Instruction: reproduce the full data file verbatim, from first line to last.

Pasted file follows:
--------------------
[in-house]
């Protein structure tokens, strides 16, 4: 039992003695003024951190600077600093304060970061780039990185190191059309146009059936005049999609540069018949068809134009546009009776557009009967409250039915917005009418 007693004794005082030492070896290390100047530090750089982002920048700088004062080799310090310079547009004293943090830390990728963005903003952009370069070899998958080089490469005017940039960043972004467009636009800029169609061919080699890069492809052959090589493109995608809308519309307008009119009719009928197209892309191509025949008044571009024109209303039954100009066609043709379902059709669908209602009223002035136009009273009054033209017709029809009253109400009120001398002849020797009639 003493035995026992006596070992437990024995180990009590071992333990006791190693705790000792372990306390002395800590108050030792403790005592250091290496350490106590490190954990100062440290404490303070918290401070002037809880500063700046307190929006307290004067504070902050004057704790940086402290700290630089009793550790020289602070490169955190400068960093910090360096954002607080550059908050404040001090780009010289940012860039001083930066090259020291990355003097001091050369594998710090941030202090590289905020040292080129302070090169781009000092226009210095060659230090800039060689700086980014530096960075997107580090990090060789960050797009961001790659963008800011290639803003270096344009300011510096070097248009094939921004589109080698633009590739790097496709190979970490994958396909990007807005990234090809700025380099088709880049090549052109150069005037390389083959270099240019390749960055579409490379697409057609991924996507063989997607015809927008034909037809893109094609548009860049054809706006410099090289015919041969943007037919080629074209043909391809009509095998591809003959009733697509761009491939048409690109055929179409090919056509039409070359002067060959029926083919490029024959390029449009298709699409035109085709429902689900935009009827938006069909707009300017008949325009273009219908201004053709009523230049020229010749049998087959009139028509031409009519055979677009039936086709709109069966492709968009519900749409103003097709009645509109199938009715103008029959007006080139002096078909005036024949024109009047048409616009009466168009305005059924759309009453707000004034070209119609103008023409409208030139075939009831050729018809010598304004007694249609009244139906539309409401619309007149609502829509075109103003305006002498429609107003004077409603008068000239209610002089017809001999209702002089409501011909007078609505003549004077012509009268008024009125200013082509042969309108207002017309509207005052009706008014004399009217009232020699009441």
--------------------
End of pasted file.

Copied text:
[in-house]
């Protein structure tokens, strides 16, 4: 039992003695003024951190600077600093304060970061780039990185190191059309146009059936005049999609540069018949068809134009546009009776557009009967409250039915917005009418 007693004794005082030492070896290390100047530090750089982002920048700088004062080799310090310079547009004293943090830390990728963005903003952009370069070899998958080089490469005017940039960043972004467009636009800029169609061919080699890069492809052959090589493109995608809308519309307008009119009719009928197209892309191509025949008044571009024109209303039954100009066609043709379902059709669908209602009223002035136009009273009054033209017709029809009253109400009120001398002849020797009639 003493035995026992006596070992437990024995180990009590071992333990006791190693705790000792372990306390002395800590108050030792403790005592250091290496350490106590490190954990100062440290404490303070918290401070002037809880500063700046307190929006307290004067504070902050004057704790940086402290700290630089009793550790020289602070490169955190400068960093910090360096954002607080550059908050404040001090780009010289940012860039001083930066090259020291990355003097001091050369594998710090941030202090590289905020040292080129302070090169781009000092226009210095060659230090800039060689700086980014530096960075997107580090990090060789960050797009961001790659963008800011290639803003270096344009300011510096070097248009094939921004589109080698633009590739790097496709190979970490994958396909990007807005990234090809700025380099088709880049090549052109150069005037390389083959270099240019390749960055579409490379697409057609991924996507063989997607015809927008034909037809893109094609548009860049054809706006410099090289015919041969943007037919080629074209043909391809009509095998591809003959009733697509761009491939048409690109055929179409090919056509039409070359002067060959029926083919490029024959390029449009298709699409035109085709429902689900935009009827938006069909707009300017008949325009273009219908201004053709009523230049020229010749049998087959009139028509031409009519055979677009039936086709709109069966492709968009519900749409103003097709009645509109199938009715103008029959007006080139002096078909005036024949024109009047048409616009009466168009305005059924759309009453707000004034070209119609103008023409409208030139075939009831050729018809010598304004007694249609009244139906539309409401619309007149609502829509075109103003305006002498429609107003004077409603008068000239209610002089017809001999209702002089409501011909007078609505003549004077012509009268008024009125200013082509042969309108207002017309509207005052009706008014004399009217009232020699009441």